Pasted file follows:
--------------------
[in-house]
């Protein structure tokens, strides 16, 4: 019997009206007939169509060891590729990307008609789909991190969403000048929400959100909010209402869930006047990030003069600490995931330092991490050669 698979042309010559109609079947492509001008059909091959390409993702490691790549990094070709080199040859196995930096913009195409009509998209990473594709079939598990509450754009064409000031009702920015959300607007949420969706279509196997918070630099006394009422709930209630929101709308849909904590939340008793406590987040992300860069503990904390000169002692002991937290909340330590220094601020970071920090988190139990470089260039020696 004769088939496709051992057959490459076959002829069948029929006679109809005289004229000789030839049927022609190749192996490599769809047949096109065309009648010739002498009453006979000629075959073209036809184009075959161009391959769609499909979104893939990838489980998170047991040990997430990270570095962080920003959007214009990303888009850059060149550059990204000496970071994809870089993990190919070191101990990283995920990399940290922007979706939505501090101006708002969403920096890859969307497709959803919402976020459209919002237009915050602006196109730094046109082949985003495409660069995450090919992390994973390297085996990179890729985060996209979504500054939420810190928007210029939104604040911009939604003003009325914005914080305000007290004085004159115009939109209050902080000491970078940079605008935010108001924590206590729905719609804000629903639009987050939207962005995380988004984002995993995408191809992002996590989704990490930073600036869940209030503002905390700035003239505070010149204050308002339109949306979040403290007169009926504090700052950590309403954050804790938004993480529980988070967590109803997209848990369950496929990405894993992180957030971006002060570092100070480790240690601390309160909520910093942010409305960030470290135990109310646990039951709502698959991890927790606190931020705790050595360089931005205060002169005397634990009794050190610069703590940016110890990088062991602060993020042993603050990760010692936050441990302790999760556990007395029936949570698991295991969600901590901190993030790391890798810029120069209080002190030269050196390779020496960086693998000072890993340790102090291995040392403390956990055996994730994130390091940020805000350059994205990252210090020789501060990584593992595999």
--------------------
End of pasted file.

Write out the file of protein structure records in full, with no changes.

[in-house]
């Protein structure tokens, strides 16, 4: 019997009206007939169509060891590729990307008609789909991190969403000048929400959100909010209402869930006047990030003069600490995931330092991490050669 698979042309010559109609079947492509001008059909091959390409993702490691790549990094070709080199040859196995930096913009195409009509998209990473594709079939598990509450754009064409000031009702920015959300607007949420969706279509196997918070630099006394009422709930209630929101709308849909904590939340008793406590987040992300860069503990904390000169002692002991937290909340330590220094601020970071920090988190139990470089260039020696 004769088939496709051992057959490459076959002829069948029929006679109809005289004229000789030839049927022609190749192996490599769809047949096109065309009648010739002498009453006979000629075959073209036809184009075959161009391959769609499909979104893939990838489980998170047991040990997430990270570095962080920003959007214009990303888009850059060149550059990204000496970071994809870089993990190919070191101990990283995920990399940290922007979706939505501090101006708002969403920096890859969307497709959803919402976020459209919002237009915050602006196109730094046109082949985003495409660069995450090919992390994973390297085996990179890729985060996209979504500054939420810190928007210029939104604040911009939604003003009325914005914080305000007290004085004159115009939109209050902080000491970078940079605008935010108001924590206590729905719609804000629903639009987050939207962005995380988004984002995993995408191809992002996590989704990490930073600036869940209030503002905390700035003239505070010149204050308002339109949306979040403290007169009926504090700052950590309403954050804790938004993480529980988070967590109803997209848990369950496929990405894993992180957030971006002060570092100070480790240690601390309160909520910093942010409305960030470290135990109310646990039951709502698959991890927790606190931020705790050595360089931005205060002169005397634990009794050190610069703590940016110890990088062991602060993020042993603050990760010692936050441990302790999760556990007395029936949570698991295991969600901590901190993030790391890798810029120069209080002190030269050196390779020496960086693998000072890993340790102090291995040392403390956990055996994730994130390091940020805000350059994205990252210090020789501060990584593992595999």